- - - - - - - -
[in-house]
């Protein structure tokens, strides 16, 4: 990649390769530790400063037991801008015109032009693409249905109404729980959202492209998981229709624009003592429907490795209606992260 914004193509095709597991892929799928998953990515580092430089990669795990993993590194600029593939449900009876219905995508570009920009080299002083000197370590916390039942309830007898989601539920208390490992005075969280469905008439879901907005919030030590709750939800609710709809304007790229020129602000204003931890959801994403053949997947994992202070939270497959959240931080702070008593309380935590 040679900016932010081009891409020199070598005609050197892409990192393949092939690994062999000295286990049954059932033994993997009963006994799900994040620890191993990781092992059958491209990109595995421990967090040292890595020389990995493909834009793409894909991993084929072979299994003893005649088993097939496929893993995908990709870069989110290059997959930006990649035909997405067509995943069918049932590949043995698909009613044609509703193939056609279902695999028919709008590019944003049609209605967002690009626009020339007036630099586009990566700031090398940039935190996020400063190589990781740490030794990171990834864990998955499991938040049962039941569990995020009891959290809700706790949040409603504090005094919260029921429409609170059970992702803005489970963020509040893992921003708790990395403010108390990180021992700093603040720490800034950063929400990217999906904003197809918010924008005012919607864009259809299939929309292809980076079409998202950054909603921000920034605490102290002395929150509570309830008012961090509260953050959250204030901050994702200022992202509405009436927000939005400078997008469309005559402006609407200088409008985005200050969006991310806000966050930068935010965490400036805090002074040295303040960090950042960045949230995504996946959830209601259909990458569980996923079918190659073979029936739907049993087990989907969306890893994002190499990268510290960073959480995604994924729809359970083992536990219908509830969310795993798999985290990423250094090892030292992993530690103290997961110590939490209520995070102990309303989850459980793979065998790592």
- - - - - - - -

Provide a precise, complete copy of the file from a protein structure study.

[in-house]
């Protein structure tokens, strides 16, 4: 990649390769530790400063037991801008015109032009693409249905109404729980959202492209998981229709624009003592429907490795209606992260 914004193509095709597991892929799928998953990515580092430089990669795990993993590194600029593939449900009876219905995508570009920009080299002083000197370590916390039942309830007898989601539920208390490992005075969280469905008439879901907005919030030590709750939800609710709809304007790229020129602000204003931890959801994403053949997947994992202070939270497959959240931080702070008593309380935590 040679900016932010081009891409020199070598005609050197892409990192393949092939690994062999000295286990049954059932033994993997009963006994799900994040620890191993990781092992059958491209990109595995421990967090040292890595020389990995493909834009793409894909991993084929072979299994003893005649088993097939496929893993995908990709870069989110290059997959930006990649035909997405067509995943069918049932590949043995698909009613044609509703193939056609279902695999028919709008590019944003049609209605967002690009626009020339007036630099586009990566700031090398940039935190996020400063190589990781740490030794990171990834864990998955499991938040049962039941569990995020009891959290809700706790949040409603504090005094919260029921429409609170059970992702803005489970963020509040893992921003708790990395403010108390990180021992700093603040720490800034950063929400990217999906904003197809918010924008005012919607864009259809299939929309292809980076079409998202950054909603921000920034605490102290002395929150509570309830008012961090509260953050959250204030901050994702200022992202509405009436927000939005400078997008469309005559402006609407200088409008985005200050969006991310806000966050930068935010965490400036805090002074040295303040960090950042960045949230995504996946959830209601259909990458569980996923079918190659073979029936739907049993087990989907969306890893994002190499990268510290960073959480995604994924729809359970083992536990219908509830969310795993798999985290990423250094090892030292992993530690103290997961110590939490209520995070102990309303989850459980793979065998790592």